Wouldn't It Have Been Funny if They'd Included: Eddie Gaedel, Pete Gray?

And the Winner Is... Cal Ripken. Even if he didn't deserve it, he would win, since the collective memory of people who vote on the Internet is about ten years, at most.

Boston Red Sox
On the list:Roger Clemens, Jim Rice, Ted Williams, Carl Yastrzemski, Cy Young

What's He Doing Here???Can't complaing much about these guys, four Hall of Famers and a borderline guy in Rice. Cy Young only spent 8 of 22 seasons in Boston, but the dud holds the career wins record (with the Rocket) for the Boston franchise, so you can't begrudge them his name on the list.

Where's the Love, Man?Pedro Martinez. He spent seven years in Red Socks, only one less than Cy, compiling a 117-37 record, for a .760 winning percentage that isn't only the best in Boston history, it's the best record of any pitcher with any team who's gotten at least 100 decisions. He won two Cy Young Awards, finished third or higher in the voting three other times, and probably should have won Pudge's 1999 MVP. All of that in seven seasons. Also, Wade Boggs won five batting titles and amassed over 2,000 hits as a Red Sock. Of course, who do you bump from the list?

Wouldn't It Have Been Funny if They'd Included: Bill Buckner?

And the Winner Is... The Kid. The Splinter. The Greatest Hitter Who Ever Lived. Nobody is more closely associated with the Red Sox franchise than Teddy "F-ing" Ballgame.

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08 September 2006

Pending Pinstripes: Phul Hughes Videos from Wednesday's AA Trenton Thunder Playoff Game

In advance, I'm just going to apologize for the shaky nature and grainy texture of the videos below. I was using a 4-year old Sony handicam, and it does a nice enough job, but without a tripod (and really, without half a dozen of them stationed around the park), it's tough to follow the action.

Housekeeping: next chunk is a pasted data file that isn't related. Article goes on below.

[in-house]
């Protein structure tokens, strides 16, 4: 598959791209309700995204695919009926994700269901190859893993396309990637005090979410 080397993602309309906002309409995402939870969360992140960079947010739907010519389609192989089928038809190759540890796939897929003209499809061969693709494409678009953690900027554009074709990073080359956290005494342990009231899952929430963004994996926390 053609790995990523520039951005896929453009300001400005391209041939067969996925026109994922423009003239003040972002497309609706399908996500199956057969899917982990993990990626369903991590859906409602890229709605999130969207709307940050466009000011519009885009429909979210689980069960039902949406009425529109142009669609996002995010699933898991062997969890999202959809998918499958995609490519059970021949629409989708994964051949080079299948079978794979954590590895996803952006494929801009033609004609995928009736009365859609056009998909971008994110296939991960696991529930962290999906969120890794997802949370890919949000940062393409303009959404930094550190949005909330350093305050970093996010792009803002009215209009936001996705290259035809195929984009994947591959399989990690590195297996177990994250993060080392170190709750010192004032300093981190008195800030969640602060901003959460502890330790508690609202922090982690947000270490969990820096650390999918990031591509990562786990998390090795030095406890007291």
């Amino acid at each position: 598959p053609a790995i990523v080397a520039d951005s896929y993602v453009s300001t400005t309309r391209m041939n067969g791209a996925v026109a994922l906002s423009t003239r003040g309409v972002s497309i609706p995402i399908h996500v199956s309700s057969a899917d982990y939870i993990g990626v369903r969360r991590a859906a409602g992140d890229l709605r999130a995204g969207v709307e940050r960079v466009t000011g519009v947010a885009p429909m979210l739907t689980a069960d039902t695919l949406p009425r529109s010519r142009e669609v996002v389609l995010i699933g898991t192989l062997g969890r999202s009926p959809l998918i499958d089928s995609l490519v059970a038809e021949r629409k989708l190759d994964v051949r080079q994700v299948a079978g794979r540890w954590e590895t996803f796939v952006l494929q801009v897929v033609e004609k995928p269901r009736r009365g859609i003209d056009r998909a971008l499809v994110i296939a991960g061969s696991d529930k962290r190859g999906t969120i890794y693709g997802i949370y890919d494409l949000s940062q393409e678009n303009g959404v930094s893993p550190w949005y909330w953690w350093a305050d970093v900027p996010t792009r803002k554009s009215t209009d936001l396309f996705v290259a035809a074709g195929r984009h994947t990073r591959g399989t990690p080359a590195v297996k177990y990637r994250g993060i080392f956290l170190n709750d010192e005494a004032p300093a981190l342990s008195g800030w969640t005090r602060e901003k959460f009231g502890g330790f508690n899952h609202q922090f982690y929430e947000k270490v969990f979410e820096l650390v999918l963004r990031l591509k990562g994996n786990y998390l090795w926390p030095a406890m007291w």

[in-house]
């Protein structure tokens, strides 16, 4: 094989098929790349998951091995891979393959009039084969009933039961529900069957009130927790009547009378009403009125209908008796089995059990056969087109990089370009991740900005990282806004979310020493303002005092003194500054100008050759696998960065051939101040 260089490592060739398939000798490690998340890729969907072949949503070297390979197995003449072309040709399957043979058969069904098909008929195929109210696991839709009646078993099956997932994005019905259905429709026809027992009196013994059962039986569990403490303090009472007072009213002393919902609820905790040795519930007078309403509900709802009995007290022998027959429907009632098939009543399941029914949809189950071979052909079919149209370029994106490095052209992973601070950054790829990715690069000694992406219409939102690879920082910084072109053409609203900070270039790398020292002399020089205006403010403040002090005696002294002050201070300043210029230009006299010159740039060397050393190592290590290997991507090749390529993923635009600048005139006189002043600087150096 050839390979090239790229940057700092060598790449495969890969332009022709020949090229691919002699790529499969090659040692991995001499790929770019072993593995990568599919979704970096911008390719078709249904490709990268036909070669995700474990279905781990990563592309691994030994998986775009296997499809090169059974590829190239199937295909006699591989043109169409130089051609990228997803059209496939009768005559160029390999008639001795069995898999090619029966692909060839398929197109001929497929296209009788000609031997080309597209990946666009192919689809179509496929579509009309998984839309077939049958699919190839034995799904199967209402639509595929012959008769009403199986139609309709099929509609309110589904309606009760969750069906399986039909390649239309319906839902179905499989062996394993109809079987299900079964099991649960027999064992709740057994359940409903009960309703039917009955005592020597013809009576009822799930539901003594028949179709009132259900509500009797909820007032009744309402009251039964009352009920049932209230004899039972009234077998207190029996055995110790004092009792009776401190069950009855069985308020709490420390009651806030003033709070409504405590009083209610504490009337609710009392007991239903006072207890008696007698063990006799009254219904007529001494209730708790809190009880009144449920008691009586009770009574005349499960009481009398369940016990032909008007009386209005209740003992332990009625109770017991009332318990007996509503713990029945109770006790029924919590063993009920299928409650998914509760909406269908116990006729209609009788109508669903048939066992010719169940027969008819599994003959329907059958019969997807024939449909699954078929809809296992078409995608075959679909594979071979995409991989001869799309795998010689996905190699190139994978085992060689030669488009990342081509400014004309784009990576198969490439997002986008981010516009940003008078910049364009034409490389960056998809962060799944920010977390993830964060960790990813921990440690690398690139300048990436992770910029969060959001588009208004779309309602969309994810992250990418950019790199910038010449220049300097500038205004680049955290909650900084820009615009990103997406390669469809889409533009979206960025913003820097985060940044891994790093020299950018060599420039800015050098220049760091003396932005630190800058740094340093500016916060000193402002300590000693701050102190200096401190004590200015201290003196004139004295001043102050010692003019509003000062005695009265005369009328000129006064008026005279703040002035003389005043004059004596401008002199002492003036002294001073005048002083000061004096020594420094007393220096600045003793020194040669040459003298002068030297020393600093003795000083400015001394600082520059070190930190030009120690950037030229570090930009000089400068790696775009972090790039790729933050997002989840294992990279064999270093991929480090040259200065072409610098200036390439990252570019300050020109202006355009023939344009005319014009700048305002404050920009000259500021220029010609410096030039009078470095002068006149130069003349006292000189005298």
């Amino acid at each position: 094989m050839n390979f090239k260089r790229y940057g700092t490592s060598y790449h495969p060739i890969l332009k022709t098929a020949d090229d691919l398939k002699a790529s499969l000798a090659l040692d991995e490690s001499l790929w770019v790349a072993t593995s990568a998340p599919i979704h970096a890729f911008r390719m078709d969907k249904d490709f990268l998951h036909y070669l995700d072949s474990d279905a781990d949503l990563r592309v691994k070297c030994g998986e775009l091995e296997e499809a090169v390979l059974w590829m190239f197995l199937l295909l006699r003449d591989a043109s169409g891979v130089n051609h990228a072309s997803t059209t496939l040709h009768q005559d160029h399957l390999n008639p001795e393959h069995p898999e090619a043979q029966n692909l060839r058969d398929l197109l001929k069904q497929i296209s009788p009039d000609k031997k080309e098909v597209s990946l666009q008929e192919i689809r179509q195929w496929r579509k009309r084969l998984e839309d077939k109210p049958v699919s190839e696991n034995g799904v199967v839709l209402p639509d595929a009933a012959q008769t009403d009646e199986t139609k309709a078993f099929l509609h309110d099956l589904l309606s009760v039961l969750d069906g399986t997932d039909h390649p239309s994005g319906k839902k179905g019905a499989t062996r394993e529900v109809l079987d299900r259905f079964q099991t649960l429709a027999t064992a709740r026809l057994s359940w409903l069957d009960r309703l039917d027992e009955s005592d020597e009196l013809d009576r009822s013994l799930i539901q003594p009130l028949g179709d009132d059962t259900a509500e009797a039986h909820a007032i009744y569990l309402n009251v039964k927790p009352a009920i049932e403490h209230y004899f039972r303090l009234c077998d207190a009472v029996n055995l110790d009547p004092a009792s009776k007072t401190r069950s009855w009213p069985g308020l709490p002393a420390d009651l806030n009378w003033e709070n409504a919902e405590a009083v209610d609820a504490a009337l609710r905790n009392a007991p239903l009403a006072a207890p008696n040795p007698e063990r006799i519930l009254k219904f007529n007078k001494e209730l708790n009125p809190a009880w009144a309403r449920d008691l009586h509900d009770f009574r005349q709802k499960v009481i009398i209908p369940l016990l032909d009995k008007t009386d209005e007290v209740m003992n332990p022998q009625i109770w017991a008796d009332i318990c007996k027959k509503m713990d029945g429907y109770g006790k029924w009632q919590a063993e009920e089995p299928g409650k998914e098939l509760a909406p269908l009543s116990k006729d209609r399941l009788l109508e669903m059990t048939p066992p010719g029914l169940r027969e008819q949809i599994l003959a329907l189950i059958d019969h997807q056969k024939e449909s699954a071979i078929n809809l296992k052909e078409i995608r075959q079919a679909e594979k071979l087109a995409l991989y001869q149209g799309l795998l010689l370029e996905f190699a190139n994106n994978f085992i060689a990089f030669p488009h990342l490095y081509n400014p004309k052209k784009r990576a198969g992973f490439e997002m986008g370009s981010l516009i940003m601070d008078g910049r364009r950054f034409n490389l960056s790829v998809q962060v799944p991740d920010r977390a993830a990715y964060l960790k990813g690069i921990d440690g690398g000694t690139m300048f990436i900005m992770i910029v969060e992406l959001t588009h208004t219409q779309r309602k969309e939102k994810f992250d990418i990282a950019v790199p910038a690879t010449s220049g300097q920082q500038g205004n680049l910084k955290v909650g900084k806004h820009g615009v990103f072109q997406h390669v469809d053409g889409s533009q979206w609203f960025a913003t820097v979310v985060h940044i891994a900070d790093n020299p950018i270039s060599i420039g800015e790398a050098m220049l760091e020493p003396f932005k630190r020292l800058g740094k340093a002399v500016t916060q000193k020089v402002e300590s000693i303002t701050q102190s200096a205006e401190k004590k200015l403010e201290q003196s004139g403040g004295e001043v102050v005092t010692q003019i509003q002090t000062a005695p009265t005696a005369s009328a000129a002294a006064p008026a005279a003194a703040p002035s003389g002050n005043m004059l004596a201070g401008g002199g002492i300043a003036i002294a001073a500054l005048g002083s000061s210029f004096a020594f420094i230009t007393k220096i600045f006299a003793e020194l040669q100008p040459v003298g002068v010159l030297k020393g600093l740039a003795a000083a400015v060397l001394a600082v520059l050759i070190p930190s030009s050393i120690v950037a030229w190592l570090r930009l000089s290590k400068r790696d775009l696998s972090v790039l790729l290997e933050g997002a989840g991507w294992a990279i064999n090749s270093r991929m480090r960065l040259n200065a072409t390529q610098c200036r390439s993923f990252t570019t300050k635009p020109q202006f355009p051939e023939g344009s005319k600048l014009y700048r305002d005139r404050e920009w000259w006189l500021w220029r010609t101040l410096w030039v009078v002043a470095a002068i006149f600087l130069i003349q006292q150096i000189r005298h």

Phil Hughes throws his first two pitches of the game, before allowing the leadoff single.

Phil Hughes allowed a leadoff single in the first inning.

Hughes was apparently unfazed by the leadoff single, as he proceeded to strikeout the side in the first. My brother and I, like one of yesterday's commenters, noted that the catcher's mitt wasn't really "popping" with his fastball early in the game, but we distinctly heard it later on. I don't think it occurred to us at the time that it was connected to having given up the run, but that supports the description Baseball Prospectus (I think) gave about him last year, that he normally lives in the 90-91 mph range, but can reach back and hit 94-95 when needed.

I was really impressed with Hughes’ mechanics. The videos (more after the jump) give you some sense of the consistency of his delivery over the course of the game.

I sort of down-played the baseball america quote in Hughes’ profile at the end of last year, the one where he was referred to as “Mark Prior Lite” but I see what they mean now. He’s well-built, finishes his delivery in good fielding position, with his shoulders square to the plate, no extra movement, no falling off to the side, and the ability to get batters out with less than his best fastball. This kid is going to be great.

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Pending Pinstripes: Hideki Matsui Videos from Wednesday's AA Trenton Thunder Playoff Game

These are some videos I got of Hideki Matsui during Wednesday night's Game 1 of the AA Eastern League's Northern Divisional Playoffs, Godzilla's first pro game in months.